Aid on the macro scale is also unequally divided, with the 10 countries that two-thirds of the world’s poor live in receiving less than a third of overseas development aid (Raffer and Singer 1996). And when it arrives in a country very little of it gets into the hands of the poor. Some generously claim that 20 per cent of aid reaches the poor (Raffer and Singer 1996), while Hancock maintains even less wends its way to the poorest.
According to the United Nations Development Programme, more than 1.3 billion people live on just US $1 a day; and 2.8 billion live on US $2 a day – nearly half the world’s population (UNDP). This number has remained unchanged since 1990 (Starke 2000: 4). In fact, in sub-Saharan Africa, South Asia and the former communist countries, “the number living in poverty is substantially higher than the figures recorded a decade ago (Starke 2000: 4).” The most noted trend is the diffusion of poverty and its more pronounced ability to sit side-by-side with an economic boom in developing – and developed – countries, fuelled by increased investment, especially in the areas of information technology and telecommunications.
The World Bank has set the target date of 2015 to cut extreme poverty by half. It remains highly dubious as to how the World Bank has any better idea of how to do this than it did in the first 55 years of development theory and practice. Theories have been misguided in the past, as Fieldhouse reminds us:
Central to all post-1950 attitudes to Third World development was the belief that the primary need was capital investment. The defining feature of underdevelopment was thought to be lack of sufficient capital to pay the cost of overcoming the perceived ‘structural’ obstacles to development. A short shopping list of what were then believed to be the necessary measures would include the following: first, the improvement of infrastructure – communications, power and water supplies, urban facilities and hospitals; secondly, education to raise the general level of literacy and to generate skilled workers at all levels, from the highest posts in government and industry, which was believed to be the basis of western affluence and must therefore become that of the Third World. (Fieldhouse 1999: 226)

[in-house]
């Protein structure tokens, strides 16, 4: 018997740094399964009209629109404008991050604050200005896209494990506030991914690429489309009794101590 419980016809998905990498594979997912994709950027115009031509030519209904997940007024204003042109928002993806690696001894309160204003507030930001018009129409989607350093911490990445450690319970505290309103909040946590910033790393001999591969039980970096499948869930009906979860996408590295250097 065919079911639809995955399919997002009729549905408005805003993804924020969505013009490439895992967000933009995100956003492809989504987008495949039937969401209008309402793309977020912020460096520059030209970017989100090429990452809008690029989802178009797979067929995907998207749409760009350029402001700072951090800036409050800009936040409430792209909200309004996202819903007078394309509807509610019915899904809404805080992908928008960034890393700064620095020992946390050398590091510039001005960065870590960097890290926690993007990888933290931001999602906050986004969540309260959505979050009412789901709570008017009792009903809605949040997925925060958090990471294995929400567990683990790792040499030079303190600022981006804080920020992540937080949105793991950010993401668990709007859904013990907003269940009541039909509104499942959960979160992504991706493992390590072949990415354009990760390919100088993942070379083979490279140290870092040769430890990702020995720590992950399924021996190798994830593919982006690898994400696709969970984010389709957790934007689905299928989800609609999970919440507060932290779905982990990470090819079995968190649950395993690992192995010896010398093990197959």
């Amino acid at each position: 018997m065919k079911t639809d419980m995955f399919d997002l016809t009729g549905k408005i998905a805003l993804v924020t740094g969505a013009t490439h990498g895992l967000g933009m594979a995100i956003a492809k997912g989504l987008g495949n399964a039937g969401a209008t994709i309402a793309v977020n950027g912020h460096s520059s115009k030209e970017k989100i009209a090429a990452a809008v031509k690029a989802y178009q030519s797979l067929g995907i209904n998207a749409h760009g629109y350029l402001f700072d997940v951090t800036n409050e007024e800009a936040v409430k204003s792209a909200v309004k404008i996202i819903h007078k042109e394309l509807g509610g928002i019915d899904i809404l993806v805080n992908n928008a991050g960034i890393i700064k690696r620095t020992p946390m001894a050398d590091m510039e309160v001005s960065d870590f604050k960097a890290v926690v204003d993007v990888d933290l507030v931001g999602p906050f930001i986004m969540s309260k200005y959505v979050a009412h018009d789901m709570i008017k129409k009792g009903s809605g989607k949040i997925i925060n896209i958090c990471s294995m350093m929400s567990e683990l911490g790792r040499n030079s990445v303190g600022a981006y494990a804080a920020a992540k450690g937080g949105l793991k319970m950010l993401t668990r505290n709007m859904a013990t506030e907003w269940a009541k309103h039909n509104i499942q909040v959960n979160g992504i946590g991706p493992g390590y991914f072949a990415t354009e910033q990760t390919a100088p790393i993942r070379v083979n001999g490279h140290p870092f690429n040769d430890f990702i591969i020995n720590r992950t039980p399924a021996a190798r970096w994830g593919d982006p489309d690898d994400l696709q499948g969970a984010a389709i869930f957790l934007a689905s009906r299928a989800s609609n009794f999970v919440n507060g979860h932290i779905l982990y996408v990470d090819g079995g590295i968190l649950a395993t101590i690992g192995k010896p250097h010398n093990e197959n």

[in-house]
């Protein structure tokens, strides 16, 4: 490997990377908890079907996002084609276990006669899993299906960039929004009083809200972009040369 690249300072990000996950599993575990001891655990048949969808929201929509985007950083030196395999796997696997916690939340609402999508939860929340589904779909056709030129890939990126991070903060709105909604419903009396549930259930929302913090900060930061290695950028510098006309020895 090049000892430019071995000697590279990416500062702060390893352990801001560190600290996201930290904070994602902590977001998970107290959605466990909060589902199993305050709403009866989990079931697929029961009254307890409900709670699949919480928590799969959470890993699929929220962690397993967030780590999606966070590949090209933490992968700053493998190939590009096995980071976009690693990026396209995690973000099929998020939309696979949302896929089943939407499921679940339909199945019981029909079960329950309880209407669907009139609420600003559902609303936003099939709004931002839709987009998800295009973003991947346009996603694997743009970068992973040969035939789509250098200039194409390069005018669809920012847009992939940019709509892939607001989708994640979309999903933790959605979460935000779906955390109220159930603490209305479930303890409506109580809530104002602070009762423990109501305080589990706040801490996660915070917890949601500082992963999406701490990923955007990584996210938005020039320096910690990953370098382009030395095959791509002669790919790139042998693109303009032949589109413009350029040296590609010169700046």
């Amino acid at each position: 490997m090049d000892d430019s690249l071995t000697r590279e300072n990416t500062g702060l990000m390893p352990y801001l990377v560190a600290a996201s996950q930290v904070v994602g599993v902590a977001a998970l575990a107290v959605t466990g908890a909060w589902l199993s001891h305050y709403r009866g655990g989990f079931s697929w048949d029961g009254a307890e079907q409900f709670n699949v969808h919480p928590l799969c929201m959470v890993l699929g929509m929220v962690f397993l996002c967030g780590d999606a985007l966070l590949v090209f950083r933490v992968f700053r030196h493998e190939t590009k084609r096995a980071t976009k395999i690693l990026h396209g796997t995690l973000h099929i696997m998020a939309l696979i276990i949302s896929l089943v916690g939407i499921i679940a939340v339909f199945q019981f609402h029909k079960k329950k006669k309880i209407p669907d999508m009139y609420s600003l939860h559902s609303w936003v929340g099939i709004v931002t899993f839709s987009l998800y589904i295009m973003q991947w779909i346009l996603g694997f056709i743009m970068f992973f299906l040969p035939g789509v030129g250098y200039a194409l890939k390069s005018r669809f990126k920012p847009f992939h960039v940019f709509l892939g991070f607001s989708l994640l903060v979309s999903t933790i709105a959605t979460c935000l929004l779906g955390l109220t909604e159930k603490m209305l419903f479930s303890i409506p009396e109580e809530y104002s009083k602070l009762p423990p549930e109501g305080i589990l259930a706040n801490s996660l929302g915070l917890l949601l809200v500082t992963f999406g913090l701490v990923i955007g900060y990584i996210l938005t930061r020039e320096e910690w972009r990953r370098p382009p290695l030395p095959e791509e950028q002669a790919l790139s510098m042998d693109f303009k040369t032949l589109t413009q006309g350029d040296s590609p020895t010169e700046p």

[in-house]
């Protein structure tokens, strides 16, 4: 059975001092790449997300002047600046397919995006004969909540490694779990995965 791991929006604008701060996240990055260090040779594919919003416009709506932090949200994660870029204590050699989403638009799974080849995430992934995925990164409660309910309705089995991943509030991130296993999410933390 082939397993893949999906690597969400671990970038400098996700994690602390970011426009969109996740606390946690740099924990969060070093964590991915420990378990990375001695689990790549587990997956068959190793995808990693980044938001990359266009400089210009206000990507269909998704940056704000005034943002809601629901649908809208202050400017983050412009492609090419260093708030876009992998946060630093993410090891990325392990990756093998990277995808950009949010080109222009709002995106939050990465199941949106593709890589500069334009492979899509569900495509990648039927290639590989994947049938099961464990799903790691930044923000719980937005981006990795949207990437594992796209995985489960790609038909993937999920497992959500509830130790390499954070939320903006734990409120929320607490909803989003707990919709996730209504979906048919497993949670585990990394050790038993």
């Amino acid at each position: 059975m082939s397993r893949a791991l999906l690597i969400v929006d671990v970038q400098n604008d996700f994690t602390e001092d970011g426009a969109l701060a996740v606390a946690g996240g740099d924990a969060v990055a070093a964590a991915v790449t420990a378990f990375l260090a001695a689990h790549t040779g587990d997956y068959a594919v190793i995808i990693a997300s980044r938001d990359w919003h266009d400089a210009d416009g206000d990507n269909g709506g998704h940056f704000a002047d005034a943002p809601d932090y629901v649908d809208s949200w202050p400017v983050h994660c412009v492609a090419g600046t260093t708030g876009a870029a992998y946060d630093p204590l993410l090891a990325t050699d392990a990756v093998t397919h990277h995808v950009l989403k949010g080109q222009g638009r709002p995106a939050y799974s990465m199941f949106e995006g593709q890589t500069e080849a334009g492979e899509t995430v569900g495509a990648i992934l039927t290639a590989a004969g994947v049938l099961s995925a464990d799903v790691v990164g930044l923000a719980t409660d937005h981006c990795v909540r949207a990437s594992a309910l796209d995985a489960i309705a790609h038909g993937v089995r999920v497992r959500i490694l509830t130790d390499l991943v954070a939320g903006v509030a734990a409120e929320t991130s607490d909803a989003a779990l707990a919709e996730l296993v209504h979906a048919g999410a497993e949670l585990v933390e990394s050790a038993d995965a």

It has been a period noted by a belief that development could be accelerated, and that the conditions necessary for development were understood and all that was necessary was capital and will.
In fact international development, when it has intended to eliminate poverty, has been unable to detatch itself from what can only be called the whirlpool effect, or the core-periphery debate: a tendency for wealth and power to be dragged into the centre, like a whirlpool: to wealthier nations, wealthy elites, capital cities. While aid is ostensibly about countering this trend, it fails miserably at doing it. The continent that requires the most aid, Africa, receives the least – in the 1990s the World Bank lent Africa a total of US $1,872.8 million (World Bank). It lent Latin America and the Caribbean US $51,520.8 million (World Bank). If, as Truman said, development is about helping those suffering from want, war and famine, then Africa is being ill served.
Looking at the evidence, it shows that aid follows the same pattern as private investment, seeking out success stories, rather than the poor, who by definition are society’s losers. It is an established fact that most trade flows and foreign direct investment is between the wealthy countries (Hirst and Thompson 2000: 2). The percentage of world trade captured by the developing countries has dropped from 50 per cent in the 19th century to 22 per cent (Hoogvelt 1997: 14). It is this tendency that builds into international development a peripherising effect that leaves billions on the outside of development and wealth acquisition – and draws the criticism that development has failed at its principal aim, as the World Bank puts it, to reduce poverty.
Strange has noted where power lies in the modern world. Those who can influence or determine the structures of power will wield enormous influence over economic and political relations. The World Bank is an institution that has had a profound effect on the power structures of the world economy, with positive and negative consequences.
Security is the “provision of security by some human beings for others (Strange 2000: 45).” Strange focuses on the state as the primary provider of this security in the current international political system. She also broadens this definition to include “security from slow death by starvation, and security from disease, from disablement, or from all sorts of other hazards – from bankruptcy to unemployment (Strange 2000: 47).” And she attributes most conflict to disagreements over authority.
One of the biggest challenges now facing developing states is that of authority over their affairs. It is a two-pronged challenge, from outside and from within, as much of development aid now targets NGOs and civil society.